Social media was once an “experimental communication tool used by a few forwardthinking firms” in our industry. Now, on nearly every financial firm’s website you’ll find a trio of little blue boxes somewhere near the bottom. Corporate Insight, a research firm that provides competitive intelligence to financial institutions, released on Thursday a report spotlighting how financial firms have taken that growth and turned it into effective social media strategies.
“Over the past few years, the use of social media by financial services firms has increased exponentially,” Alan Maginn, senior analyst and social media expert at Corporate Insight, said in a statement. “Social media is a critical way for companies to communicate with their clients, prospects and other targeted audiences on a personal level.”
The report examines 90 financial services firms and ranks their Facebook pages, Twitter profiles, proprietary communities and blogs. While most firms that commit to a social media strategy will utilize the Big Three—Facebook, Twitter and LinkedIn—Corporate Insight excluded LinkedIn from its report, as well as Google+ and YouTube.
LinkedIn has an extraordinary membership (150 million members worldwide), but Corporate Insight notes that “there’s very little variance between one firm’s LinkedIn presence and the next.” Furthermore, most interactions are private, making engagement exceedingly difficult to measure accurately. YouTube offers better metrics by which to measure engagement, but the report found engagement tends to be low. The commenting feature is rarely used by fans of financial services channels, and in fact, is often disabled by the firms. Since Google+ allowed firms to create business pages in November 2011, roughly 50% of the firms tracked by Corporate Insight established a business page in their name. However, they appear to have done little more than that. “Until more firms have the chance to establish functioning accounts on this new community, we feel it is premature to grade their efforts,” the report says.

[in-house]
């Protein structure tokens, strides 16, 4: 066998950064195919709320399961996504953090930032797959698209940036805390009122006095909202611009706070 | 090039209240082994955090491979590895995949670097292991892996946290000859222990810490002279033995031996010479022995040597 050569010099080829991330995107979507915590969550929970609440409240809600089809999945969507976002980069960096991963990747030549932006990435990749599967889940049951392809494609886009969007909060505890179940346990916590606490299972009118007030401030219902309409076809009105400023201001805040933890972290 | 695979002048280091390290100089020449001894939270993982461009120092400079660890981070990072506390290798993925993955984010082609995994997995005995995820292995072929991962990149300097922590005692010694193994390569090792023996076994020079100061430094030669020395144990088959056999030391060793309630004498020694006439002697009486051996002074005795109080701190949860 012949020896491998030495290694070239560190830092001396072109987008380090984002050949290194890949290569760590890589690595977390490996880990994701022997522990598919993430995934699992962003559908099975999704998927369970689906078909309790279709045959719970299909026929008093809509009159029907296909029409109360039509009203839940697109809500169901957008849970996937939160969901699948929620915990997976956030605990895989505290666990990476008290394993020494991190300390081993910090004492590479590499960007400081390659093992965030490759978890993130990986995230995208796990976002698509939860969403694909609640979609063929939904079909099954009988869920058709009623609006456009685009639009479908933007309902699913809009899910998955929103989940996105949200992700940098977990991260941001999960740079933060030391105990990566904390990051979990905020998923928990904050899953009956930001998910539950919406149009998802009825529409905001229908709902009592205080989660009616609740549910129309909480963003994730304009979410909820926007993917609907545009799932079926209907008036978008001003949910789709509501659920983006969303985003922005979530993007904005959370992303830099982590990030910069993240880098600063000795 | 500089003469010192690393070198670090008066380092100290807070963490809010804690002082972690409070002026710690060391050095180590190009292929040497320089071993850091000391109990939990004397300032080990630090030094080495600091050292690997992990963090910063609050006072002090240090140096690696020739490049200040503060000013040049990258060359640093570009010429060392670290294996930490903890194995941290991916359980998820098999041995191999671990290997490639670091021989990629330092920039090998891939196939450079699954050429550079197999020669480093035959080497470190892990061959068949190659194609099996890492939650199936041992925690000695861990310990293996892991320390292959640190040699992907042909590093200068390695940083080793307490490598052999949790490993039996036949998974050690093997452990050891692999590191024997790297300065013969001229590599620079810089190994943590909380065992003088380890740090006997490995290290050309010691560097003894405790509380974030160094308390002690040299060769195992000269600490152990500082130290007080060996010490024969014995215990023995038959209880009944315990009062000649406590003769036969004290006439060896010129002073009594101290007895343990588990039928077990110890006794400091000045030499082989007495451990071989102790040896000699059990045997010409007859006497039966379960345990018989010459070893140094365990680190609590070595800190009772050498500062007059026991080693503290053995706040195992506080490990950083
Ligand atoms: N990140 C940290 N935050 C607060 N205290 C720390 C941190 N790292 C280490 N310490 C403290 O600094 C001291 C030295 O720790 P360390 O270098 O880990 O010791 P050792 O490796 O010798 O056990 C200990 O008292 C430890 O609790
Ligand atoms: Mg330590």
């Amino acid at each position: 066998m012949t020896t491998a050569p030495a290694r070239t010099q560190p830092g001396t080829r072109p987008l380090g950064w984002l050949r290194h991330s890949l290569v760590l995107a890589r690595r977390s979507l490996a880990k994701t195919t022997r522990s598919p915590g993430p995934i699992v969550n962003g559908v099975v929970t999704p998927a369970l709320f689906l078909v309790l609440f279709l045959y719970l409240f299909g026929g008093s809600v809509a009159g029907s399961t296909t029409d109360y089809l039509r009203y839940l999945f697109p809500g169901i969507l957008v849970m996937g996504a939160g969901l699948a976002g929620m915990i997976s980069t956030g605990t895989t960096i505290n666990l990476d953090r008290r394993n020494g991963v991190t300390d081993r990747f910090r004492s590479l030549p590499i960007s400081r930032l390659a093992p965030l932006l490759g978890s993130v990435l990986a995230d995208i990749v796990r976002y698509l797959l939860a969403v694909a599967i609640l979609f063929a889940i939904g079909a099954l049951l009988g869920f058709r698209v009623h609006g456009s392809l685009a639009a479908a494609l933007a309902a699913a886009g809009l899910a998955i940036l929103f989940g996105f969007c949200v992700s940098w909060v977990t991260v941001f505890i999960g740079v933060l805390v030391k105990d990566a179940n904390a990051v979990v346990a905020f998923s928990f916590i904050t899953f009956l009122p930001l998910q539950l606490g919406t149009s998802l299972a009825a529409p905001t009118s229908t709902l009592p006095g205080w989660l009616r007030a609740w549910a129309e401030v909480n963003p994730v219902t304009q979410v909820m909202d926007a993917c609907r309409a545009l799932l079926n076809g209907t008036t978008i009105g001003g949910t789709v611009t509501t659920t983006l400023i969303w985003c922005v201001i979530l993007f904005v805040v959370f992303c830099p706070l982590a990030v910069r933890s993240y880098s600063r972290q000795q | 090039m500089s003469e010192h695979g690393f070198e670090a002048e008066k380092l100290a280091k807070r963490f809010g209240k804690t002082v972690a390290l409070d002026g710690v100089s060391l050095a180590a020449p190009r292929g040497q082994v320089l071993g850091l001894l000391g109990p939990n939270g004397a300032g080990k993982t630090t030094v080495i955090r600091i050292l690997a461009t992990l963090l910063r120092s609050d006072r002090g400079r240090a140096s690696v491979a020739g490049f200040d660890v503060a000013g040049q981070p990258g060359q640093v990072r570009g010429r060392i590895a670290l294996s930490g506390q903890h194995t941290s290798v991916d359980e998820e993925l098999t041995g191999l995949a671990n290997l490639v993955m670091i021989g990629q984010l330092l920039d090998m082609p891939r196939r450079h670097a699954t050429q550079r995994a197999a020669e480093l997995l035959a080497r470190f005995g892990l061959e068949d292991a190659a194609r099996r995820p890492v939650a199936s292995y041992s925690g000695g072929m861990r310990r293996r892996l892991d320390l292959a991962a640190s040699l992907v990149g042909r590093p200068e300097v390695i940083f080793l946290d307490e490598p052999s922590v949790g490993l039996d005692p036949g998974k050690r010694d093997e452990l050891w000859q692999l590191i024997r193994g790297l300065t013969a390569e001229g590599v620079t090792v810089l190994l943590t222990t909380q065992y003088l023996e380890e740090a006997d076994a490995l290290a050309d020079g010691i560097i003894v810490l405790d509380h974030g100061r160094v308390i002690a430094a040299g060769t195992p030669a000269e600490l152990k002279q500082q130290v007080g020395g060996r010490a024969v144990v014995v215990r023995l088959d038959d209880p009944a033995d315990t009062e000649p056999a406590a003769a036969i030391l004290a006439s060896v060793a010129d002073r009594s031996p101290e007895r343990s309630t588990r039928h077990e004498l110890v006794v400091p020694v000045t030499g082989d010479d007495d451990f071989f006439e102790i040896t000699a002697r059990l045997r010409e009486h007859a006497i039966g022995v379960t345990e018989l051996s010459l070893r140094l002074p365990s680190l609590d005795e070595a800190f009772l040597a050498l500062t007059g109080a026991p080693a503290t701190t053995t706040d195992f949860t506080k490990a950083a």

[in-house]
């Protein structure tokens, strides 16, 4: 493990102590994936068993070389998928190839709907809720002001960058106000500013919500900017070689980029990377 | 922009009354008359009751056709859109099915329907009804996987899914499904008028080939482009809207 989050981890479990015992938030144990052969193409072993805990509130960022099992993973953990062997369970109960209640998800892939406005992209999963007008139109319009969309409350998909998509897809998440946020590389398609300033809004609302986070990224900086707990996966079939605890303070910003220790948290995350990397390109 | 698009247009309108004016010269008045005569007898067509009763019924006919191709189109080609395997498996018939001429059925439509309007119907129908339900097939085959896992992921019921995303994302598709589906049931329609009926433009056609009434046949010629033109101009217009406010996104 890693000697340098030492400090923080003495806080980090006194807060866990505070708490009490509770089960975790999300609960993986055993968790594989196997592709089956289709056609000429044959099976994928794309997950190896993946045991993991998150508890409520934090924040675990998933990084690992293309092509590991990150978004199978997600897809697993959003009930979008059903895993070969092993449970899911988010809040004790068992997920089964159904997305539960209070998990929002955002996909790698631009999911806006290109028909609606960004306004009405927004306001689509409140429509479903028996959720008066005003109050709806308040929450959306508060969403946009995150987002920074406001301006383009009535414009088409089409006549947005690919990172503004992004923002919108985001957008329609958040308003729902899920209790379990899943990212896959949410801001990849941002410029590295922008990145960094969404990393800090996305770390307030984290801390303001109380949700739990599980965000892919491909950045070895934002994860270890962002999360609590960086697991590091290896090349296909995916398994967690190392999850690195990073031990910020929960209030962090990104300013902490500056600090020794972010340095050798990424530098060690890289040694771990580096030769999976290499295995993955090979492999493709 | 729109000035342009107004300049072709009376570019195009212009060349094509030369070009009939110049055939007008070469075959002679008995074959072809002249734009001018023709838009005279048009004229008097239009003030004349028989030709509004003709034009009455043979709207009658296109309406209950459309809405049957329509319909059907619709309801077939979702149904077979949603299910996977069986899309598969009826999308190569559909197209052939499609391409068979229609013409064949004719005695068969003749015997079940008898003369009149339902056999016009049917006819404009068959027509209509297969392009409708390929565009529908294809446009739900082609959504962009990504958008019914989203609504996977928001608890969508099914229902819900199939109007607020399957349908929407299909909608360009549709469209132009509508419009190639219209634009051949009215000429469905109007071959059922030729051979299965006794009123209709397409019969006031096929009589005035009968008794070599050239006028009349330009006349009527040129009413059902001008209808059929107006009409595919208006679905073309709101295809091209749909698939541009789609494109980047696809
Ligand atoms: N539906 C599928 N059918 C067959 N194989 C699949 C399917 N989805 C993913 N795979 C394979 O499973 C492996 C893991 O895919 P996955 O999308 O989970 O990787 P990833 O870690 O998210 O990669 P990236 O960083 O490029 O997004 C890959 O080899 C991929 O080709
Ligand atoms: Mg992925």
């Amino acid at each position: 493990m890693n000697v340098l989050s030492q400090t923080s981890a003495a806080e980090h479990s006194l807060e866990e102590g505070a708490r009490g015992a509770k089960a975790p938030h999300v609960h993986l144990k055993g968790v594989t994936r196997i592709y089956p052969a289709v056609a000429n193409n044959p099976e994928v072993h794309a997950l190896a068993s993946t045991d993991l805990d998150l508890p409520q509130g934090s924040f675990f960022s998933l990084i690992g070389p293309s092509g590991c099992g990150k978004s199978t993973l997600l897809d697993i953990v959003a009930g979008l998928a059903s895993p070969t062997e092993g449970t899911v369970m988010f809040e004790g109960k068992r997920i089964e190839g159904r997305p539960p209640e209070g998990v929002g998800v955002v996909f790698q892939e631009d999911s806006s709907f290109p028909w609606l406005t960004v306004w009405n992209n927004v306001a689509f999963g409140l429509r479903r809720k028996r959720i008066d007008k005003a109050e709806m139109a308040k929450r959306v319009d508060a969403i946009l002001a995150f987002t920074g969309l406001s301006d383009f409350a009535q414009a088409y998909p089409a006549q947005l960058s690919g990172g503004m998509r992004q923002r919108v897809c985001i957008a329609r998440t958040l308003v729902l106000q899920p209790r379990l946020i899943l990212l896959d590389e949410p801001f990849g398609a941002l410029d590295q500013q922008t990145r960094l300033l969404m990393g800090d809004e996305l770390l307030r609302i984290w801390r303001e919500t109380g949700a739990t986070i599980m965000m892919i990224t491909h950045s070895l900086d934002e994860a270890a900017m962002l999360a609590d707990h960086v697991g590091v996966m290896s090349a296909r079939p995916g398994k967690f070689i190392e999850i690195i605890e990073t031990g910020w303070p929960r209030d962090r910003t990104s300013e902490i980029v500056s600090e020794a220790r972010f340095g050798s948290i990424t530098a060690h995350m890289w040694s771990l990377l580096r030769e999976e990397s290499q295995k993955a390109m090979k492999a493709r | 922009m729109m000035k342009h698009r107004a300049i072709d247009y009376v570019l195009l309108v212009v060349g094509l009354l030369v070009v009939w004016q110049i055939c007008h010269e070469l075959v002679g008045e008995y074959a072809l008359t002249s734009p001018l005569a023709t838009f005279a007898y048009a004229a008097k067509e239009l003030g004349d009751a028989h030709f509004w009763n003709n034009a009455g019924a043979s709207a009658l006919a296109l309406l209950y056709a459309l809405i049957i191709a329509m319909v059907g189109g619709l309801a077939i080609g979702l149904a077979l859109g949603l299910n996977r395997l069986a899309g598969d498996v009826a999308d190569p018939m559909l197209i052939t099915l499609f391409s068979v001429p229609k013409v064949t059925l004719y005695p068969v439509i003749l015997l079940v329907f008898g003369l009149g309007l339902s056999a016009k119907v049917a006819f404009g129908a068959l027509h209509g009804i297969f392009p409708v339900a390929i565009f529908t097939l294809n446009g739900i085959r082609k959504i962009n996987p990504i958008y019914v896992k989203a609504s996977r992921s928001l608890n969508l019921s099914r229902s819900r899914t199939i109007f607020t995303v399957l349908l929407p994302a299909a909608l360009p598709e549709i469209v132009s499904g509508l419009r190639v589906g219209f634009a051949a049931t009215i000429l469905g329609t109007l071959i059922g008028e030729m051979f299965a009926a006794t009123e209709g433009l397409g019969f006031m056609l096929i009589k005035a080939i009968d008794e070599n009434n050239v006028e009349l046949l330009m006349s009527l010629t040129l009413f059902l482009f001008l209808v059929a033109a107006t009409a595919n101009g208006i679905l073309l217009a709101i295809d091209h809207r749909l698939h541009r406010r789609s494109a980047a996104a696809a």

Corporate Insight based its analysis of firms’ social media accounts on audience, content and engagement, but is especially focused on engagement.
“Engagement is truly what sets social media apart from more traditional business-to-consumer communications, and this direct interaction with current and prospective clients is a major benefit of a well-executed social media offering,” Maginn said.
Twitter is tops when it comes to which social media platform to favor, the report found. In 2010, Facebook was slightly more popular, but even though more firms had a Facebook page, the average number of Twitter accounts per firm was outpacing Facebook. By the end of 2011, 92% of the firms tracked by Corporate Insight had a Twitter presence, compared with 88% on Facebook.
The report noted that more conservative sectors of the industry like full-service brokerages and mutual fund companies were more likely to prefer Twitter to Facebook. Corporate Insight suggests this may be due to the compliance burden of reviewing and moderating comments from other users on their Facebook page.
“Social media was reserved for banks and self-directed brokerages, but now it’s made its way to asset managers” and other financial services firms, Maginn told AdvisorOne on Friday.
“The key is having compliance involved when [firms are] developing their social media strategy,” Maginn said. He noted that education is just as important for firms using social media as having the compliance department review posts before they are published.
“Whoever is writing the posts should be informed of what is acceptable and what isn’t,” he said. For example, Morgan Stanley Smith Barney launched a social media pilot program that allowed about a third of its advisors to use social media to publish pre-reviewed posts, Maginn said. In the past month or so, he continued, a much smaller group of advisors have been allowed to write and publish posts without approval.
Technology is also helping firms stay compliant, Maginn said. “There are several firms that allow companies to track and manage what’s going out there.”